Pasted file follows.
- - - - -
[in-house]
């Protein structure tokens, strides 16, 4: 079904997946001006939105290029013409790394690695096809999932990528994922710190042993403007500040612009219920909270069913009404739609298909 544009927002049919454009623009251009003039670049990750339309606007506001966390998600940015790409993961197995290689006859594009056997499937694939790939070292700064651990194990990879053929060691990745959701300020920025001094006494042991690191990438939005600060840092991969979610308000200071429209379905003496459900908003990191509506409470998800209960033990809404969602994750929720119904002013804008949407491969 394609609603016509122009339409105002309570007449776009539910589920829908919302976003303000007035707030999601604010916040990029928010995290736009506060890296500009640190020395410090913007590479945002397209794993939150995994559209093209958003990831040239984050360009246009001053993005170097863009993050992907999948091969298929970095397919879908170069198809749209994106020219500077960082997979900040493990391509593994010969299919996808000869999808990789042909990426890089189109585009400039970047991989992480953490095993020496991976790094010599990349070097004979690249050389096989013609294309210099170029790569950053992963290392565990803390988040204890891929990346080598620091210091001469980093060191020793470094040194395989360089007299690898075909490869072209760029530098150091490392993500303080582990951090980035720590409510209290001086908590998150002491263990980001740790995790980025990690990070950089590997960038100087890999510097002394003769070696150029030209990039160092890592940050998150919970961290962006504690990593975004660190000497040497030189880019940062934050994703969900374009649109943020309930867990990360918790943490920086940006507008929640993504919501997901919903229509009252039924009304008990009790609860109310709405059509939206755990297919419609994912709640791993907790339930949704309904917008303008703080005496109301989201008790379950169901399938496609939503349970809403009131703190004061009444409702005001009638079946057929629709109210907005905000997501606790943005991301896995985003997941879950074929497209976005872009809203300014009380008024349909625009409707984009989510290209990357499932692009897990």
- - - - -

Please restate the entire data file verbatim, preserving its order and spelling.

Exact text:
[in-house]
């Protein structure tokens, strides 16, 4: 079904997946001006939105290029013409790394690695096809999932990528994922710190042993403007500040612009219920909270069913009404739609298909 544009927002049919454009623009251009003039670049990750339309606007506001966390998600940015790409993961197995290689006859594009056997499937694939790939070292700064651990194990990879053929060691990745959701300020920025001094006494042991690191990438939005600060840092991969979610308000200071429209379905003496459900908003990191509506409470998800209960033990809404969602994750929720119904002013804008949407491969 394609609603016509122009339409105002309570007449776009539910589920829908919302976003303000007035707030999601604010916040990029928010995290736009506060890296500009640190020395410090913007590479945002397209794993939150995994559209093209958003990831040239984050360009246009001053993005170097863009993050992907999948091969298929970095397919879908170069198809749209994106020219500077960082997979900040493990391509593994010969299919996808000869999808990789042909990426890089189109585009400039970047991989992480953490095993020496991976790094010599990349070097004979690249050389096989013609294309210099170029790569950053992963290392565990803390988040204890891929990346080598620091210091001469980093060191020793470094040194395989360089007299690898075909490869072209760029530098150091490392993500303080582990951090980035720590409510209290001086908590998150002491263990980001740790995790980025990690990070950089590997960038100087890999510097002394003769070696150029030209990039160092890592940050998150919970961290962006504690990593975004660190000497040497030189880019940062934050994703969900374009649109943020309930867990990360918790943490920086940006507008929640993504919501997901919903229509009252039924009304008990009790609860109310709405059509939206755990297919419609994912709640791993907790339930949704309904917008303008703080005496109301989201008790379950169901399938496609939503349970809403009131703190004061009444409702005001009638079946057929629709109210907005905000997501606790943005991301896995985003997941879950074929497209976005872009809203300014009380008024349909625009409707984009989510290209990357499932692009897990």